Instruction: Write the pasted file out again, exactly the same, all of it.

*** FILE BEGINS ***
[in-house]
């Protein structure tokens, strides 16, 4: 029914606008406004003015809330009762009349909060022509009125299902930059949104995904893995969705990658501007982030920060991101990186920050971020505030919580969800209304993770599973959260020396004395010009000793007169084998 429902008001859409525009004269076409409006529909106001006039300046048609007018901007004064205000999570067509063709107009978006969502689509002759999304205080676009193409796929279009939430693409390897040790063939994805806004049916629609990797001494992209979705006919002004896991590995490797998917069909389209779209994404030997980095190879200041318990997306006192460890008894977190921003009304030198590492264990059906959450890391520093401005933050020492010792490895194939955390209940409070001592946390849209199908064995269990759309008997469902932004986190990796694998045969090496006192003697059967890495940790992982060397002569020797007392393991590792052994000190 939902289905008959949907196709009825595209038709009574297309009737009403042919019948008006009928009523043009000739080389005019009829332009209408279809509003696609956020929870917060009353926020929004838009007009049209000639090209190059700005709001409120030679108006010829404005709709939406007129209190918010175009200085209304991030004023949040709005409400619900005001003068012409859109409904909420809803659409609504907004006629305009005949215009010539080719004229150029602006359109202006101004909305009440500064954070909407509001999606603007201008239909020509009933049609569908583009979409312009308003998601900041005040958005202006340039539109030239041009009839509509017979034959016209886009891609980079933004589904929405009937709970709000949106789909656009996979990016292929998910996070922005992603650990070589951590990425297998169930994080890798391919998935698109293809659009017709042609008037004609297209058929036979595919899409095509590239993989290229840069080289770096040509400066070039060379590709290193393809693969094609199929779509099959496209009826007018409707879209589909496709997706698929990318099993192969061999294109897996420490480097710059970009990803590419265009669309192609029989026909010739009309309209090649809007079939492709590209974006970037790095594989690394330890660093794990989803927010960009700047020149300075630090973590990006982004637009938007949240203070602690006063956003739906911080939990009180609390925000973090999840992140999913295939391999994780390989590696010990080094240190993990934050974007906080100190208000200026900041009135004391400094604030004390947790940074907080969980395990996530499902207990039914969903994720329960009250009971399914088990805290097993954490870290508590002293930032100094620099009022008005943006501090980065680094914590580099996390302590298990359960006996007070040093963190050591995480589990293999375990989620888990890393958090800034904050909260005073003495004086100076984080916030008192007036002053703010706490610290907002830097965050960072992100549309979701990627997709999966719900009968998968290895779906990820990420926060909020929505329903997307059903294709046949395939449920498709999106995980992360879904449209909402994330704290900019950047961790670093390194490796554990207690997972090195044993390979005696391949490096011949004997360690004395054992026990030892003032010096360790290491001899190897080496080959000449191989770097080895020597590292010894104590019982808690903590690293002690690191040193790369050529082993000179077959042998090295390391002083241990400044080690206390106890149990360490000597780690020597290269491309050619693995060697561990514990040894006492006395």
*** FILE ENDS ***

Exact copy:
[in-house]
């Protein structure tokens, strides 16, 4: 029914606008406004003015809330009762009349909060022509009125299902930059949104995904893995969705990658501007982030920060991101990186920050971020505030919580969800209304993770599973959260020396004395010009000793007169084998 429902008001859409525009004269076409409006529909106001006039300046048609007018901007004064205000999570067509063709107009978006969502689509002759999304205080676009193409796929279009939430693409390897040790063939994805806004049916629609990797001494992209979705006919002004896991590995490797998917069909389209779209994404030997980095190879200041318990997306006192460890008894977190921003009304030198590492264990059906959450890391520093401005933050020492010792490895194939955390209940409070001592946390849209199908064995269990759309008997469902932004986190990796694998045969090496006192003697059967890495940790992982060397002569020797007392393991590792052994000190 939902289905008959949907196709009825595209038709009574297309009737009403042919019948008006009928009523043009000739080389005019009829332009209408279809509003696609956020929870917060009353926020929004838009007009049209000639090209190059700005709001409120030679108006010829404005709709939406007129209190918010175009200085209304991030004023949040709005409400619900005001003068012409859109409904909420809803659409609504907004006629305009005949215009010539080719004229150029602006359109202006101004909305009440500064954070909407509001999606603007201008239909020509009933049609569908583009979409312009308003998601900041005040958005202006340039539109030239041009009839509509017979034959016209886009891609980079933004589904929405009937709970709000949106789909656009996979990016292929998910996070922005992603650990070589951590990425297998169930994080890798391919998935698109293809659009017709042609008037004609297209058929036979595919899409095509590239993989290229840069080289770096040509400066070039060379590709290193393809693969094609199929779509099959496209009826007018409707879209589909496709997706698929990318099993192969061999294109897996420490480097710059970009990803590419265009669309192609029989026909010739009309309209090649809007079939492709590209974006970037790095594989690394330890660093794990989803927010960009700047020149300075630090973590990006982004637009938007949240203070602690006063956003739906911080939990009180609390925000973090999840992140999913295939391999994780390989590696010990080094240190993990934050974007906080100190208000200026900041009135004391400094604030004390947790940074907080969980395990996530499902207990039914969903994720329960009250009971399914088990805290097993954490870290508590002293930032100094620099009022008005943006501090980065680094914590580099996390302590298990359960006996007070040093963190050591995480589990293999375990989620888990890393958090800034904050909260005073003495004086100076984080916030008192007036002053703010706490610290907002830097965050960072992100549309979701990627997709999966719900009968998968290895779906990820990420926060909020929505329903997307059903294709046949395939449920498709999106995980992360879904449209909402994330704290900019950047961790670093390194490796554990207690997972090195044993390979005696391949490096011949004997360690004395054992026990030892003032010096360790290491001899190897080496080959000449191989770097080895020597590292010894104590019982808690903590690293002690690191040193790369050529082993000179077959042998090295390391002083241990400044080690206390106890149990360490000597780690020597290269491309050619693995060697561990514990040894006492006395």